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I want to model an image of a galaxy from Hubble. For this, I need the PSF image as well.

I already tried to use TinyTim, but I don't have half of the parameters and cant be sure about the quality of output.

Is there any way for me to get it from the .fits image of a galaxy?

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  • $\begingroup$ Which parameters for TinyTim do you not have? $\endgroup$ – student Aug 1 at 9:40
  • $\begingroup$ I am not sure about chip but suppose its 2; also not sure about the position on detector, but think it could be 400 400 (stsci.edu/ftp/instrument_news/WFPC2/Wfpc2_psf/PLOTS/555w2.html); passband is fine, f555w; absolutely have no idea about the spectrum, and don't know what to put in focus, but I think its 0. $\endgroup$ – Igor Kolesnikov Aug 1 at 11:28
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    $\begingroup$ The spectrum is necessary because the PSF at the red end of a wide bandpass might not be the same as the PSF at the blue end. You can select one of the provided colour templates that matches the colour of your object. $\endgroup$ – student Aug 1 at 12:30
  • $\begingroup$ How can I get the color of my object? Can't find it in the header or on the library.. $\endgroup$ – Igor Kolesnikov Aug 1 at 18:44
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    $\begingroup$ You estimate the flux in different bands (or look it up). But even simpler, and perhaps also good enough, is if you use the monochromatic filter option and specify the wavelength of the F555W band (around 5550A). $\endgroup$ – student Aug 1 at 19:10
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To answer the question: Yes, there is a way. Use a bright but unsaturated star. That might already be good enough, or you might want to do any number of corrections to this PSF model.

A better way is to figure out the parameters to use with TinyTim, and generate an approximately right PSF from those. Most parameters you know, or they are easy to look up, such as camera, chip, filter. For the pixel position, you need to look up the original exposures that went in to your (presumably) drizzled image; the object will be more or less in the same place in all of them, so you can use the average position.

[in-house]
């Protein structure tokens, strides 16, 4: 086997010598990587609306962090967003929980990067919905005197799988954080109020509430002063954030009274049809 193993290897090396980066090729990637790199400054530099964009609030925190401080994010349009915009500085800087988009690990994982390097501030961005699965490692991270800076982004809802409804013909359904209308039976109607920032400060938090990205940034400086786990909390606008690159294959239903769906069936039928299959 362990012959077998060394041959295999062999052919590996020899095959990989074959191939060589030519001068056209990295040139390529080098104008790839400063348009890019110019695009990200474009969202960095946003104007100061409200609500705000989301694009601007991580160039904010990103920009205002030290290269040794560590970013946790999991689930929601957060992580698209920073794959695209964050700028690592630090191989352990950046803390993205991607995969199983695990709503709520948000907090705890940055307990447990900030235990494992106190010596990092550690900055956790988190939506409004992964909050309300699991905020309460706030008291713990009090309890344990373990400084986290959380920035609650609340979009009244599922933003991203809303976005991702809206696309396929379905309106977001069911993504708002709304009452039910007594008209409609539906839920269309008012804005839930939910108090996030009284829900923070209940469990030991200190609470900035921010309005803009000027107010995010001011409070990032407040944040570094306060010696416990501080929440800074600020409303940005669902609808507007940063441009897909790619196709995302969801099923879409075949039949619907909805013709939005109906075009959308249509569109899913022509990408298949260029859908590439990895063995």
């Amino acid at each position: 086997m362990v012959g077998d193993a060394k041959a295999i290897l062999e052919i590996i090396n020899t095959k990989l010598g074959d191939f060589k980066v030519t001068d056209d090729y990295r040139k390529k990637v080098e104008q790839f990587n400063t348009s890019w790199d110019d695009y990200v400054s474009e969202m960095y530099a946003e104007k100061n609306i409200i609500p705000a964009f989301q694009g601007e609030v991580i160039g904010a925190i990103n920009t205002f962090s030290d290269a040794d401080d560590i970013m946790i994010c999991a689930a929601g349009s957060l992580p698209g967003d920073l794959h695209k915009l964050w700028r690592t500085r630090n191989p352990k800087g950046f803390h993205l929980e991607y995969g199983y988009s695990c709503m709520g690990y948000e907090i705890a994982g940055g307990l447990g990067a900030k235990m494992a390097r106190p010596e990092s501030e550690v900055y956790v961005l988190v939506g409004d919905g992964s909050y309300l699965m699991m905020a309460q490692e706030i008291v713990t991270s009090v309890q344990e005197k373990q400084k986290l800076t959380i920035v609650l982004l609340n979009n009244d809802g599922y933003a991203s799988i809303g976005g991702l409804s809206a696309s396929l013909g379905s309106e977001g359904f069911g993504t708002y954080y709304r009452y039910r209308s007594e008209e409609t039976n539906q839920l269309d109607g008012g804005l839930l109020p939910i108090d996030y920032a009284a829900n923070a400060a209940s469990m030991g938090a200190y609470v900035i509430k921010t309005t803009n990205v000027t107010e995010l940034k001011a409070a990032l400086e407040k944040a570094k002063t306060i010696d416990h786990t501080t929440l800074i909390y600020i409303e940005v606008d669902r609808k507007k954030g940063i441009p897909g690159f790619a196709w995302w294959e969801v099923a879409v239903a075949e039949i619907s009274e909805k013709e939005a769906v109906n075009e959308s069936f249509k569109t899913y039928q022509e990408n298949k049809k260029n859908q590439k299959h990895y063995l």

With these, you can generate an overresolved PSF image. If your (presumably) drizzled image is north-aligned, you will need to rotate the PSF accordingly; ideally using drizzling, but a simple image rotation might work well enough if your PSF resolution is much higher than the HST resolution. The final result is a PSF that might not be useful for precision photometry, but should be good enough for modelling a galaxy. In any case, compare the PSF to the image of a star to make you it is roughly right (east-of-north angles in HST images have a way of being wrong).

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  • $\begingroup$ Thank you so much for your tips. Just to make sure that I understand. I trying to get PSF for NGC6166 (hst_07265_03_wfpc2_f555w_wf on this link hla.stsci.edu/hlaview.html). I tried to look for the parameters there or in the header of the image but without success. Is there another place to look for it? $\endgroup$ – Igor Kolesnikov Aug 1 at 18:36
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    $\begingroup$ Well there you go. Instrument is WFPC2 with the Wide Field camera. If you click on the proposal number (7265) in the HLA results list, you are lead to the proposal page. At the bottom you can find all raw data products, including the 4 exposures that went into your FITS. If you click on any one of those, and then go to the "interactive display", you can figure out the pixel position of your object on the actual chip. $\endgroup$ – student Aug 1 at 19:27
  • $\begingroup$ Okay, I got the part about position, instrument, and spectrum. Now I'm only lacking behind on Focus and chip. On TinyTim I got this question for chip - Enter chip (2,3,4); and this - Secondary mirror despace is scaled by 0.011 and added to Z4. Focus, secondary mirror despace? [microns] for the focus. $\endgroup$ – Igor Kolesnikov Aug 2 at 0:22
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    $\begingroup$ If you look at the WFPC2 handbook, you can find Figure 1.1 to see the chip layout, and you get which chip your object is on from the individual exposures. I am not sure if position refers to the overall exposure or position on each 800x800 pixel chip, so you might want to try a position outside that range to see if TinyTim complains. $\endgroup$ – student Aug 2 at 0:34
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    $\begingroup$ Focus is due to the mirrors shifting a little over time, you can probably keep that to zero. $\endgroup$ – student Aug 2 at 0:35
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What instrument was used to take the data? This page has PSFs for WFC3.

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